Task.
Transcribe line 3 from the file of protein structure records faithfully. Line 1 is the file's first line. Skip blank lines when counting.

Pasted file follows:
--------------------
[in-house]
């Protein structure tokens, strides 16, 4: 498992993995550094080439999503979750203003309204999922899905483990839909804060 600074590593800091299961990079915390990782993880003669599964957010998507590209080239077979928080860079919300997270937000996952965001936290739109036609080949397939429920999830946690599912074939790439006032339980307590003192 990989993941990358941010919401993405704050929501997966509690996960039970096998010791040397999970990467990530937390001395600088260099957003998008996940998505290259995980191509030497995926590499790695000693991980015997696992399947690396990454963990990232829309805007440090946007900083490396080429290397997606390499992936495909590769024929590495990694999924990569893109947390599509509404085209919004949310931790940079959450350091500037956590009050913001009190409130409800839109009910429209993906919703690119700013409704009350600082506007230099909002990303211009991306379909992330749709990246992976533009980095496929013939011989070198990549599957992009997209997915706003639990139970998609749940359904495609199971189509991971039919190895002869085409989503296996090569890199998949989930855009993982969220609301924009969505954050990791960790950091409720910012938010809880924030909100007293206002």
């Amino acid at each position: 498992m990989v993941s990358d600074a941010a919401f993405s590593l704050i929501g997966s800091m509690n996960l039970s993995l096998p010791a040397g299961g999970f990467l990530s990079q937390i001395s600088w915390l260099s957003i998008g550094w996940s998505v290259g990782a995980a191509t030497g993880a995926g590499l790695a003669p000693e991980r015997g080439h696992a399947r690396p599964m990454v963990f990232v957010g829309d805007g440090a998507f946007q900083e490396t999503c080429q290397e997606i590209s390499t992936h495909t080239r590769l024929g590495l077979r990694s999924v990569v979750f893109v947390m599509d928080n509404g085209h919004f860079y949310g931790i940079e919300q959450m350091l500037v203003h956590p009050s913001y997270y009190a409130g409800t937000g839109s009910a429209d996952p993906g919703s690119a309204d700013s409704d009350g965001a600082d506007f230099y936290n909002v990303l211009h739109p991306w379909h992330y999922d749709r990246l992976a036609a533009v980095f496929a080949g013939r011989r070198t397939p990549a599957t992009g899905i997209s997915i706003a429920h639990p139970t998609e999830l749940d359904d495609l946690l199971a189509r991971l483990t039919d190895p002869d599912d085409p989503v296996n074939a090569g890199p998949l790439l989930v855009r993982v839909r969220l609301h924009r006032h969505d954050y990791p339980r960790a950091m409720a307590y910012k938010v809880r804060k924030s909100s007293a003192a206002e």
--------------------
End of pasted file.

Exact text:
């Amino acid at each position: 498992m990989v993941s990358d600074a941010a919401f993405s590593l704050i929501g997966s800091m509690n996960l039970s993995l096998p010791a040397g299961g999970f990467l990530s990079q937390i001395s600088w915390l260099s957003i998008g550094w996940s998505v290259g990782a995980a191509t030497g993880a995926g590499l790695a003669p000693e991980r015997g080439h696992a399947r690396p599964m990454v963990f990232v957010g829309d805007g440090a998507f946007q900083e490396t999503c080429q290397e997606i590209s390499t992936h495909t080239r590769l024929g590495l077979r990694s999924v990569v979750f893109v947390m599509d928080n509404g085209h919004f860079y949310g931790i940079e919300q959450m350091l500037v203003h956590p009050s913001y997270y009190a409130g409800t937000g839109s009910a429209d996952p993906g919703s690119a309204d700013s409704d009350g965001a600082d506007f230099y936290n909002v990303l211009h739109p991306w379909h992330y999922d749709r990246l992976a036609a533009v980095f496929a080949g013939r011989r070198t397939p990549a599957t992009g899905i997209s997915i706003a429920h639990p139970t998609e999830l749940d359904d495609l946690l199971a189509r991971l483990t039919d190895p002869d599912d085409p989503v296996n074939a090569g890199p998949l790439l989930v855009r993982v839909r969220l609301h924009r006032h969505d954050y990791p339980r960790a950091m409720a307590y910012k938010v809880r804060k924030s909100s007293a003192a206002e």